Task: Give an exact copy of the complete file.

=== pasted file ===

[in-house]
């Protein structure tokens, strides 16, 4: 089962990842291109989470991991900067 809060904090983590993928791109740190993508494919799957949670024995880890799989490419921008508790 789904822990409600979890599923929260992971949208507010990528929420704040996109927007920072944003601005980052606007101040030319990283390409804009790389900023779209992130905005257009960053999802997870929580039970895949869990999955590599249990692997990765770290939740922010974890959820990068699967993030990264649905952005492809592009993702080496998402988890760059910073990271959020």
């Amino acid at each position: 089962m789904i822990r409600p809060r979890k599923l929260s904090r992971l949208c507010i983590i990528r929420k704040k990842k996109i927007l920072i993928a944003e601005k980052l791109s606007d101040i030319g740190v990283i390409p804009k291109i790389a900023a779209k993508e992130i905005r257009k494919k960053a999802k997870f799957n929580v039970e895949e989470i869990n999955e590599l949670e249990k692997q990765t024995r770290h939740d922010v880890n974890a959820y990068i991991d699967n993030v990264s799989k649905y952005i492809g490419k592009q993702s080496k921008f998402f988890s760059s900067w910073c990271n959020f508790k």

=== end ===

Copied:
[in-house]
């Protein structure tokens, strides 16, 4: 089962990842291109989470991991900067 809060904090983590993928791109740190993508494919799957949670024995880890799989490419921008508790 789904822990409600979890599923929260992971949208507010990528929420704040996109927007920072944003601005980052606007101040030319990283390409804009790389900023779209992130905005257009960053999802997870929580039970895949869990999955590599249990692997990765770290939740922010974890959820990068699967993030990264649905952005492809592009993702080496998402988890760059910073990271959020």
């Amino acid at each position: 089962m789904i822990r409600p809060r979890k599923l929260s904090r992971l949208c507010i983590i990528r929420k704040k990842k996109i927007l920072i993928a944003e601005k980052l791109s606007d101040i030319g740190v990283i390409p804009k291109i790389a900023a779209k993508e992130i905005r257009k494919k960053a999802k997870f799957n929580v039970e895949e989470i869990n999955e590599l949670e249990k692997q990765t024995r770290h939740d922010v880890n974890a959820y990068i991991d699967n993030v990264s799989k649905y952005i492809g490419k592009q993702s080496k921008f998402f988890s760059s900067w910073c990271n959020f508790k």